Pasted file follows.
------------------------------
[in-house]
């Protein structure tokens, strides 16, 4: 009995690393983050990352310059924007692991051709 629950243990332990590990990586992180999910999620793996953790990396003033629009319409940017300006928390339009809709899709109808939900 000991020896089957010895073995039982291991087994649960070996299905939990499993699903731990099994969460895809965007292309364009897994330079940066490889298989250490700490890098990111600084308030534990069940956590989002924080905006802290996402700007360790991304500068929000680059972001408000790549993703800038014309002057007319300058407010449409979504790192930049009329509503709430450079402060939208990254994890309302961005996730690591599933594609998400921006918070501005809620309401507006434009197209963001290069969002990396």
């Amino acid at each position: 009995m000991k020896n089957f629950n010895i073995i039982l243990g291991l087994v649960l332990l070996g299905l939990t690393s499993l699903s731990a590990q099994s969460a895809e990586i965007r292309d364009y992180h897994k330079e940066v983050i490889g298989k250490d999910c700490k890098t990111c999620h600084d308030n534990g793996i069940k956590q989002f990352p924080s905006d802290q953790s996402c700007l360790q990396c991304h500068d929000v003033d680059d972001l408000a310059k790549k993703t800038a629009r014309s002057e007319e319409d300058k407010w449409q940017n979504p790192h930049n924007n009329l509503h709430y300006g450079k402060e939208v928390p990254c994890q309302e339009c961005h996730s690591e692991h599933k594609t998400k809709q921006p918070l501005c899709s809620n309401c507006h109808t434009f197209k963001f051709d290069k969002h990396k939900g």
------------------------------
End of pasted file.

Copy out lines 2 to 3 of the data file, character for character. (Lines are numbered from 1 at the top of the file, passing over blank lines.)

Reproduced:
């Protein structure tokens, strides 16, 4: 009995690393983050990352310059924007692991051709 629950243990332990590990990586992180999910999620793996953790990396003033629009319409940017300006928390339009809709899709109808939900 000991020896089957010895073995039982291991087994649960070996299905939990499993699903731990099994969460895809965007292309364009897994330079940066490889298989250490700490890098990111600084308030534990069940956590989002924080905006802290996402700007360790991304500068929000680059972001408000790549993703800038014309002057007319300058407010449409979504790192930049009329509503709430450079402060939208990254994890309302961005996730690591599933594609998400921006918070501005809620309401507006434009197209963001290069969002990396």
């Amino acid at each position: 009995m000991k020896n089957f629950n010895i073995i039982l243990g291991l087994v649960l332990l070996g299905l939990t690393s499993l699903s731990a590990q099994s969460a895809e990586i965007r292309d364009y992180h897994k330079e940066v983050i490889g298989k250490d999910c700490k890098t990111c999620h600084d308030n534990g793996i069940k956590q989002f990352p924080s905006d802290q953790s996402c700007l360790q990396c991304h500068d929000v003033d680059d972001l408000a310059k790549k993703t800038a629009r014309s002057e007319e319409d300058k407010w449409q940017n979504p790192h930049n924007n009329l509503h709430y300006g450079k402060e939208v928390p990254c994890q309302e339009c961005h996730s690591e692991h599933k594609t998400k809709q921006p918070l501005c899709s809620n309401c507006h109808t434009f197209k963001f051709d290069k969002h990396k939900g």